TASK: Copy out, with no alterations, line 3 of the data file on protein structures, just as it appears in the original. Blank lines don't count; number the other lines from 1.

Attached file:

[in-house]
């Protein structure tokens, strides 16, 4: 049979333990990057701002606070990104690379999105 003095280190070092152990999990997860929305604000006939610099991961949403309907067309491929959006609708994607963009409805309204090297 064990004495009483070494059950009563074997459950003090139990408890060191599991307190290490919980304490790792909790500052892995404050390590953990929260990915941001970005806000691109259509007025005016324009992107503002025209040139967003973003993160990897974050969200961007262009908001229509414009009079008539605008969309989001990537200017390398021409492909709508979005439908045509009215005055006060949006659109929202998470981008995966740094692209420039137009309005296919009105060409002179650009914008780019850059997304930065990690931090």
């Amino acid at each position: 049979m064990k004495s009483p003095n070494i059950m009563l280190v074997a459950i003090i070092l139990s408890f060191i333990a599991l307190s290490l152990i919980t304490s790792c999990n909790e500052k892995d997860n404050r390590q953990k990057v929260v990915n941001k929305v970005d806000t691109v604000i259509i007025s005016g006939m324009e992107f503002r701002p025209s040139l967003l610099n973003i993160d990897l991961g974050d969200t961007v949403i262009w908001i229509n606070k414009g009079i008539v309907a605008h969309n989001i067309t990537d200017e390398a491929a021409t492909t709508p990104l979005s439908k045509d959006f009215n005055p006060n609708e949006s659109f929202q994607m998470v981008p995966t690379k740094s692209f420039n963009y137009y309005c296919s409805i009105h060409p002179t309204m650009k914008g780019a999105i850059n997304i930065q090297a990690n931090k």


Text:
């Amino acid at each position: 049979m064990k004495s009483p003095n070494i059950m009563l280190v074997a459950i003090i070092l139990s408890f060191i333990a599991l307190s290490l152990i919980t304490s790792c999990n909790e500052k892995d997860n404050r390590q953990k990057v929260v990915n941001k929305v970005d806000t691109v604000i259509i007025s005016g006939m324009e992107f503002r701002p025209s040139l967003l610099n973003i993160d990897l991961g974050d969200t961007v949403i262009w908001i229509n606070k414009g009079i008539v309907a605008h969309n989001i067309t990537d200017e390398a491929a021409t492909t709508p990104l979005s439908k045509d959006f009215n005055p006060n609708e949006s659109f929202q994607m998470v981008p995966t690379k740094s692209f420039n963009y137009y309005c296919s409805i009105h060409p002179t309204m650009k914008g780019a999105i850059n997304i930065q090297a990690n931090k």